Surviving COVID-19 | A Timeline in Isolation with Marisha Shukla
These are incredibly hard times that are upon us. As Covid-19 continues to grip the world in a stranglehold, any sense of normalcy still evades us. While the world remains in a temporary state of lockdown, India today extended its own lockdown till May 3. Yet, in these despondent times, it is we who stay indoors who are privileged as countless many toil at the frontlines in hospitals and other essential services. Then there are also those heroes who have battled the novel coronavirus after being afflicted, and lived to tell their valiant tale. Today, we share a personal account of one such hero who has battled the odds to beat the deadly virus.
19-year-old Marisha Shukla was pursuing her Bachelors in French Pastry Art at École Nationale Supérieure de Pâtisserie (ENSP). It was when she was at the verge of completing an internship at Potel et chabot, a catering company in Paris, that the Covid-19 pandemic had started reaching a fever pitch. She soon made her escape to India to be back home to her family. Upon landing, she tested positive for the virus. This is her account of how she battled the crisis in her own words. Read on!
DAY 0 — MARCH 13 | Escape Back Home
On March 13, a friend had called in from Mumbai about Covid-19 in panic. It wasn’t too bad, the metro in Paris was still crowded and although cautious, people were moving around freely. I wasn’t too perturbed. But things changed quickly and by the 15th everything went downhill. France was moving towards a total lockdown. All my friends were trying to get back home. I didn’t want to stay back in France, especially because I’m still not very fluent in French, and didn’t want to be left in Paris alone. So I spoke to my mom and I was headed back home on the morning of the 15th.
DAY 2 — MARCH 15 | Touchdown New Delhi
I was perfectly fine when I’d first touched down in India. I didn’t show any symptoms, yet everyone who’d landed was processed for medical attention at the immigration. The process was slightly different for people landing from different countries. A few of my friends had landed in Mumbai and Bangalore from other countries that were Covid-19 hit but they were sent home straight away from the airport after the mandatory temperature checks. Our flight had landed on the 15th night, but because we were waiting for so long at the airport, we technically received our immigration stamps, early morning on the 16th. Since Delhi had started quarantining everybody from the 16th, I guess we made the cut-off. It didn’t matter if you even had carried a health certificate clarifying no risk of Covid-19; you were still quarantined.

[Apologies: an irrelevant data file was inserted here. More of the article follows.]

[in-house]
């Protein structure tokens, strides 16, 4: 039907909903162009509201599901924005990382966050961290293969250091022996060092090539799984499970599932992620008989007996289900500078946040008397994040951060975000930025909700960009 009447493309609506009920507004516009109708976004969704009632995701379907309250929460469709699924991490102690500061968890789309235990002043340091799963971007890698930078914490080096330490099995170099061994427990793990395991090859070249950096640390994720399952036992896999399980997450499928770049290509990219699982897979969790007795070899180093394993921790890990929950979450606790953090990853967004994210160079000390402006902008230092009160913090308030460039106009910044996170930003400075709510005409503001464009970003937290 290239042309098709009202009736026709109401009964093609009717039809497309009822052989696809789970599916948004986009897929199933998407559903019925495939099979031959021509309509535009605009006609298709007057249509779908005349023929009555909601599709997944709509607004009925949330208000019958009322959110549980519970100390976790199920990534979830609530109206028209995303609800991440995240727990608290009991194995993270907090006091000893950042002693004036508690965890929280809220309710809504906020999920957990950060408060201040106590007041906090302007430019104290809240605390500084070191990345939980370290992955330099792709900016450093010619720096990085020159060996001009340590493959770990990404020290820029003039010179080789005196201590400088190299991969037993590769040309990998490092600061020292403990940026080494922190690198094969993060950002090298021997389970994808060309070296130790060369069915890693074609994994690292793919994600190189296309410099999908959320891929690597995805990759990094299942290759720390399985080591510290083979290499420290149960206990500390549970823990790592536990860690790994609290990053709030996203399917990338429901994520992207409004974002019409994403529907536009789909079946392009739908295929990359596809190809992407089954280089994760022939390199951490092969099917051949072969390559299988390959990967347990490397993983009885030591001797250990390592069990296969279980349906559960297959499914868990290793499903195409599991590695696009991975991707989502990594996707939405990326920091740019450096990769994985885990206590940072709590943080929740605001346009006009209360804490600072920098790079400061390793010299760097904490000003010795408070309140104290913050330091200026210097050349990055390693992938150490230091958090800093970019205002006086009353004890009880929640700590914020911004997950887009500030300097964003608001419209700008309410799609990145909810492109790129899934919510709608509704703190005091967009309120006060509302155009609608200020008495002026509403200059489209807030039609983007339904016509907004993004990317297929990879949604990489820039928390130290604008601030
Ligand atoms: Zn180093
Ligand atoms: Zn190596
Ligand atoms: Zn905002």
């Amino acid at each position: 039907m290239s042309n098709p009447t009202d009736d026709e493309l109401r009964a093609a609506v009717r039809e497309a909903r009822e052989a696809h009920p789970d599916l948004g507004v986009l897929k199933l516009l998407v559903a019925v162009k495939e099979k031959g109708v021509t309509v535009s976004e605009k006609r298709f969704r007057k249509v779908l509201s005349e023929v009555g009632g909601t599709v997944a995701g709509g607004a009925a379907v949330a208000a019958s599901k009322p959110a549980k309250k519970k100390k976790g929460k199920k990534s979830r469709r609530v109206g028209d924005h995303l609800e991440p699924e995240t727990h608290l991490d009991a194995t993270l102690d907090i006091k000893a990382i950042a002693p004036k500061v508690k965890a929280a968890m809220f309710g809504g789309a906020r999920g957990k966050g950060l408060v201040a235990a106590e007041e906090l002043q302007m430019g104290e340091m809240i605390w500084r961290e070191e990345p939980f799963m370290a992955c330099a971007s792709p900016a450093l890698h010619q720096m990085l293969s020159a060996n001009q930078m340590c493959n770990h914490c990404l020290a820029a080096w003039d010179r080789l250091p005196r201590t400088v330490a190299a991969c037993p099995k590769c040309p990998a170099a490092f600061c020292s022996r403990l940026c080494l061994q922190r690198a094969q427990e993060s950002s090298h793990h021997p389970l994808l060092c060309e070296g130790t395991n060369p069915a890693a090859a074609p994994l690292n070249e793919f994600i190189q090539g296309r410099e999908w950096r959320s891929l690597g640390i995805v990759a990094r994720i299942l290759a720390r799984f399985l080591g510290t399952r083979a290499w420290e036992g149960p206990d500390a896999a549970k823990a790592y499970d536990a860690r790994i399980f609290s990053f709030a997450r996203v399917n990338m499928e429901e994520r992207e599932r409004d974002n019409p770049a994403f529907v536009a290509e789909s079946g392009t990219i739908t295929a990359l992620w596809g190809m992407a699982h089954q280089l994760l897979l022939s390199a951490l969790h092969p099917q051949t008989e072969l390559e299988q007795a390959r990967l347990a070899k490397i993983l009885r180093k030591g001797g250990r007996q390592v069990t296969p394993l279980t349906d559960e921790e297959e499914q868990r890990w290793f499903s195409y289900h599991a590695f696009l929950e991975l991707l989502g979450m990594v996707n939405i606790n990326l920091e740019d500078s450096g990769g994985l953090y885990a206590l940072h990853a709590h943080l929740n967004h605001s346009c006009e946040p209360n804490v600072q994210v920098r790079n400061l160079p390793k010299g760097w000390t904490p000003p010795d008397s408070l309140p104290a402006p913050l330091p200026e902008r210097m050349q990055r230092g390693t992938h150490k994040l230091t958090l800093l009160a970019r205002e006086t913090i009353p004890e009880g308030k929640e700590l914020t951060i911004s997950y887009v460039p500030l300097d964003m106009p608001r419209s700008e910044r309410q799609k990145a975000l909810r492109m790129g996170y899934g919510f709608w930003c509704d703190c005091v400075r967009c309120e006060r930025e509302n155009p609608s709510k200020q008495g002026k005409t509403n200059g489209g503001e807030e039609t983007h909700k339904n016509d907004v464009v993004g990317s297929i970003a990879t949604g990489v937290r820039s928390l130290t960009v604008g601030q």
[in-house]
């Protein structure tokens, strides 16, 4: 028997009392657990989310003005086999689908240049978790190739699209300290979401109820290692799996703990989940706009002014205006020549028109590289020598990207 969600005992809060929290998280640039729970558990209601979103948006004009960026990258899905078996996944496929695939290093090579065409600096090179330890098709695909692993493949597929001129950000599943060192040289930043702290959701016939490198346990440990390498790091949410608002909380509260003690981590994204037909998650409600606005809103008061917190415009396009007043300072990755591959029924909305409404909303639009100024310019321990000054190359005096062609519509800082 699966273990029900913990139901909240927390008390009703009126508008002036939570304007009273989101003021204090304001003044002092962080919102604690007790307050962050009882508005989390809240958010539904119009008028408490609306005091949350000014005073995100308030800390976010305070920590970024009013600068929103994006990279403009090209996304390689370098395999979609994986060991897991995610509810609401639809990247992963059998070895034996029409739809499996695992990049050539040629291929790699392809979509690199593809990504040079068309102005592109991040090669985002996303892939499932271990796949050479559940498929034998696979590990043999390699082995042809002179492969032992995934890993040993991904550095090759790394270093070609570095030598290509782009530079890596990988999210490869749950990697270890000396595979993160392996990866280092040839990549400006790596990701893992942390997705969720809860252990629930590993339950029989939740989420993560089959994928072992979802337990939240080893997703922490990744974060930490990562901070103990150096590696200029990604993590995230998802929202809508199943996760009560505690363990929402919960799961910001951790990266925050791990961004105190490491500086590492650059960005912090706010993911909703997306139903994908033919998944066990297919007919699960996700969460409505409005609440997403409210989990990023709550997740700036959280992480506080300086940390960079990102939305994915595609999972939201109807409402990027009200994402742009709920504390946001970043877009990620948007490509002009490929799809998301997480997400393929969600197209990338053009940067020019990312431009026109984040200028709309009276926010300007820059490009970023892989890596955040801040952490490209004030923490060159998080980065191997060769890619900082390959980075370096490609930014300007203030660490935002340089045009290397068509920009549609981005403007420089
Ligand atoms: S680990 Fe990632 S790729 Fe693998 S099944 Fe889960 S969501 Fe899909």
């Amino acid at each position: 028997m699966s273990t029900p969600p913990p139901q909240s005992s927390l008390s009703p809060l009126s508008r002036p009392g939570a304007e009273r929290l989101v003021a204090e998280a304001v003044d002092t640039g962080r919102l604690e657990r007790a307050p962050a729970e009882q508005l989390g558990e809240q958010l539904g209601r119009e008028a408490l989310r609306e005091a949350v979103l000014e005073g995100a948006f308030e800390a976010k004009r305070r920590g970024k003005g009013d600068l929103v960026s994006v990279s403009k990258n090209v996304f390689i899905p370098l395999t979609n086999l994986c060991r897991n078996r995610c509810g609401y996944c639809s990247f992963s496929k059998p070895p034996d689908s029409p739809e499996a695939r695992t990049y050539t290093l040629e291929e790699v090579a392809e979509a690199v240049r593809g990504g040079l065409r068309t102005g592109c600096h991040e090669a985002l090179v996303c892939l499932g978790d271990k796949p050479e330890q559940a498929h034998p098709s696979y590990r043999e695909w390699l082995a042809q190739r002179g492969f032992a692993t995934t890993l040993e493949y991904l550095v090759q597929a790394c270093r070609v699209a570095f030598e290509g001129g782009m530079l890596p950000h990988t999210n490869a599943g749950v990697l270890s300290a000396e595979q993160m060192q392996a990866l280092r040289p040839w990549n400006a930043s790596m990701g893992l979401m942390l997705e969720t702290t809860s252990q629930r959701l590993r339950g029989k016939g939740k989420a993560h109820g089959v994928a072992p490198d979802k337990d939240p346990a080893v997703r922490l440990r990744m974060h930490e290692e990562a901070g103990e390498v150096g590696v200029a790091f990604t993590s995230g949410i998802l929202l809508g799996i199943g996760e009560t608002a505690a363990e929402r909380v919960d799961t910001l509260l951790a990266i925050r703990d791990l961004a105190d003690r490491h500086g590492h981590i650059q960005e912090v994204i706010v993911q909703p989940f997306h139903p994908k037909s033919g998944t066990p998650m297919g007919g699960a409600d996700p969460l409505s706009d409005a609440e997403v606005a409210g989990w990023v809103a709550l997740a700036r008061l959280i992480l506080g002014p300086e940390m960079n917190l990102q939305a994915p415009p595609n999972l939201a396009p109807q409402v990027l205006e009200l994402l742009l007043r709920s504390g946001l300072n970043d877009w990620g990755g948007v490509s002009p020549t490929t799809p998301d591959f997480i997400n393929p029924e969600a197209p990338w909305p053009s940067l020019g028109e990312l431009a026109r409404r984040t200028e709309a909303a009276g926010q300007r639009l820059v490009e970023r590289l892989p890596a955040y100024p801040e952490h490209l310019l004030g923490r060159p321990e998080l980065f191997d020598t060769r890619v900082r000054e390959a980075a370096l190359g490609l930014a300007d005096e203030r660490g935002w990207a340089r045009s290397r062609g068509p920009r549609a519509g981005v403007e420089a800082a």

DAY 3 — MARCH 16 | Quarantine at Chhattarpur
We were then packed into buses and taken straight to a government facility in Chhattarpur (at the outskirts of Delhi) from the airport. It was around 4 am when we reached the facility, jet lagged and dead tired. So we just went along with whatever the officials were asking us to do. As soon as we had reached the facility, the officials took our passports again, and here they distributed us masks, a bottle of hand sanitizer and a thermometer. Then we were sequestered in groups of threes and fours into a room.
Meanwhile, all my friends who had landed after me were sent back home straight to quarantine. I was confused as to why I was here so far away from home. So I tried making calls and speaking to other passengers to find out what was happening. Did they know anyone who could tell us something about our status? Yet during our time there, we weren’t provided much information, and we were left utterly confused. We weren’t even sure who was in charge. A few people would get us food and water, but we weren’t offered any answers. We weren’t tested at this point, they just checked for our temperatures at regular intervals. Finally on the 17th night, after a couple of nights under observation, we were allowed to go home for quarantine.
DAY 4 — March 17 | EARLY SIGNS
My mother wasn’t able to receive me at the airport in Delhi since we had been shifted out to Chhattarpur. So she decided to set up camp on the outskirts of Delhi at our village Mundha Pande. Once I was released, we planned to drive down from this village near Moradabad (U.P.) to our home in Kanpur instead of taking a flight because that could have been risky again.